For a time I worked as a Summer Youth Ministries Intern in Palatka, Florida.  The church was rather large, but Palatka was small.  It was location off Route 17 about an hour north of Deland, Florida, where I was a student at Stetson University.

As I made the trek from Deland to Palatka a few times, I noticed a little tiny white church building that has been stuck in my mind all these years.  What made them so noticeable was their wooden church sign.  In big letters the name of the church was painted for all passersby to see.  The sign read:

The Inspired and Inerrant Word of God in Christ Church:
Independent, Holiness, Apostolic, Spirit-Filled, Biblical, and Fundamentalist!

Then, as if this wasn’t clear enough, the subtitled on the sign read:

This is THE Church!

Of course, the implication being:

“There is NO OTHER church!”

Or at least,

“There is no other church that’s got EVERYTHING RIGHT, the way we do in here!”

I always wanted to visit that church, but I was afraid.  If they had everything right, I was worried that if I went in there, I might mess things up!  You see I am not sure I have everything right.  That might bother some people.  After all, some folks expect “the pastor” to have it all together.  The pastor is supposed to have all the answers.  The pastor is supposed to be a paragon of wisdom and virtue.  The pastor is supposed to be the epitome of doctrinal purity.  The pastor is supposed to be the quintessence example of theological orthodoxy.

Now I will submit that at some level I have some greater knowledge and experience dealing with concepts theological and biblical.  Yet despite all the scholarly degrees, despite all the volumes read in theological and biblical studies, and despite the some 2500 sermons and bible studies I have researched, prepared, and preached, I want you to know that at my core, I am a fellow struggler.  I have some strong convictions – but I try to take them with the proverbial grain of salt, because I feel certain that I am not correct on every count.  You can’t be married for 20 years and not discover that you are wrong, at least on a few occasions.

So I would not feel comfortable putting a sign in front of our building, saying “This is the church!”  I know that there are people and traditions and pastors who have a great love for Jesus and who interpret the Bible differently than I do in some very significant ways.  I know that there are churches that have a great love for Jesus who worship in significantly differently than we do.  I know that there are Christians who have a great love for Jesus who call themselves Episcopalian, Methodist, Congregationalist, Presbyterian, or Roman Catholic.  I know that there are traditions or people who have a great love for Jesus that see themselves as reformed, or progressive, or traditionalist, or charismatic.  So, to put a sign in front of this building declaring that “This is THE Church!” would make me feel uncomfortable.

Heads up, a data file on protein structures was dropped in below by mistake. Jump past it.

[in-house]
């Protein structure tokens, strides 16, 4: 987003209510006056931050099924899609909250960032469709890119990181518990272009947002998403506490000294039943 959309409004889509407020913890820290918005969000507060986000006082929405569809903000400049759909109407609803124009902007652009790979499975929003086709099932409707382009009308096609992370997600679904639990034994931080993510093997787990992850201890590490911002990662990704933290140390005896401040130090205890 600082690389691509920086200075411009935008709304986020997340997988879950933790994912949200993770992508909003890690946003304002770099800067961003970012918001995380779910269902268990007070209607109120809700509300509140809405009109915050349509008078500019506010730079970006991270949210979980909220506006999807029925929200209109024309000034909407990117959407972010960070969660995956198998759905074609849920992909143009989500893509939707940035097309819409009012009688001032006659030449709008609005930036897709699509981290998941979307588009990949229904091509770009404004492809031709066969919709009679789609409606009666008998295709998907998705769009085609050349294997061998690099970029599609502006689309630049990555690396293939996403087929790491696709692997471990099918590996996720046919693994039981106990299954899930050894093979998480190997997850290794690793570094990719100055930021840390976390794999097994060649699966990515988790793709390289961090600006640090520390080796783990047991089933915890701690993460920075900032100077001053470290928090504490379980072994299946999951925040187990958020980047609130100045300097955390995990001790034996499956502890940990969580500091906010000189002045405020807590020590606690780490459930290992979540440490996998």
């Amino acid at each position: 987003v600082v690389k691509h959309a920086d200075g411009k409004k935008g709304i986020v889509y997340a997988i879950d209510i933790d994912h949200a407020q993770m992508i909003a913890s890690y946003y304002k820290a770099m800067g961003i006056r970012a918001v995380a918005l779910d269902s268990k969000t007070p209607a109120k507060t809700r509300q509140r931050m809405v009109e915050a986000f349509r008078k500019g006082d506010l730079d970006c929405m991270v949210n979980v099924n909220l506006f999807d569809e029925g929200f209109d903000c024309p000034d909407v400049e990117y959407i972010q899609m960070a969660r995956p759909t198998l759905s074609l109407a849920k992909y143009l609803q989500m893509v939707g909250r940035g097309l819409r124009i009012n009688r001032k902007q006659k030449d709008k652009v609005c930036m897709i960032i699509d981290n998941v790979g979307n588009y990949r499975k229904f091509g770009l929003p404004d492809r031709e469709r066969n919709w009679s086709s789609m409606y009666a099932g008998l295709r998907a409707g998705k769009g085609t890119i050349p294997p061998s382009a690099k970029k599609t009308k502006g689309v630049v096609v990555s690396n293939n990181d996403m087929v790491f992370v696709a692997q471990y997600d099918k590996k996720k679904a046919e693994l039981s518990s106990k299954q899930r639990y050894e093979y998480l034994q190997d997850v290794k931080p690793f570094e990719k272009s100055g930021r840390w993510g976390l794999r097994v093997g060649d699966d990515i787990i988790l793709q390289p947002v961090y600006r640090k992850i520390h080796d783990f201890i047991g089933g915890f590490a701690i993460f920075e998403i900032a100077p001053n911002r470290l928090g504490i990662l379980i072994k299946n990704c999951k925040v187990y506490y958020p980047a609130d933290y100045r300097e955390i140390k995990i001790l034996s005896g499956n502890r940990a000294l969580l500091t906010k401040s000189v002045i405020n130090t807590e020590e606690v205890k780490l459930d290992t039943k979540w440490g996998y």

And yet there are those in many congregations – like that little church between Palatka and Deland – who see themselves as “THE CHURCH!”

It’s not just congregations, though, that carry this attitude.  It’s some Christians.  Oh, certainly not in here.  They are in all those other churches.

There are those who draw lines between themselves and other Christians for all sorts of reasons.

Did you know that she’s a Republican?

Did you hear that he’s a Democrat?

Can you believe that she actually asked that question in Sunday School?

How can a person believe something like that and call themselves a Christian?

Maybe it’s not just issues of politics and doctrine!  Maybe it’s about stuff even more trivial.  It’s the way they walk, or talk, or dress, or act.  She’s a little strange.  He’s a bit odd.  She’s just plain weird.  Now he’s different, isn’t he?

And so, we draw a circle around ourselves and make it clear who’s inside our circle and who’s outside the circle.  What’s worse, we even justify our circles of exclusivity using terms of spirituality and theology.

In 1988, while still in seminary, I had the opportunity to visit the Middle East.  On one of our stops in Bethlehem, we visited the Church of the Nativity, which rests over the spot where tradition says that Jesus was born.

As we toured the facility, our tour guide told us a violent and bloody story about  the conflicts that surround that spot.  The conflicts are not between Palestinian and Israeli or between Arab and Jew.  The conflict was between various factions of Christianity.  For the last several years prior to our arrival, Protestant, Roman Catholic, and Coptic Christian traditions have gathered near the Church of the Nativity in violent protest, each declaring their superiority over other Christian traditions.

Now think about that!  In the very spot that prompts us to remember the angels singing, “Peace on Earth, Good Will Toward All,” people have gathered in Jesus name to declare war on others who also worship and serve under the banner of Christ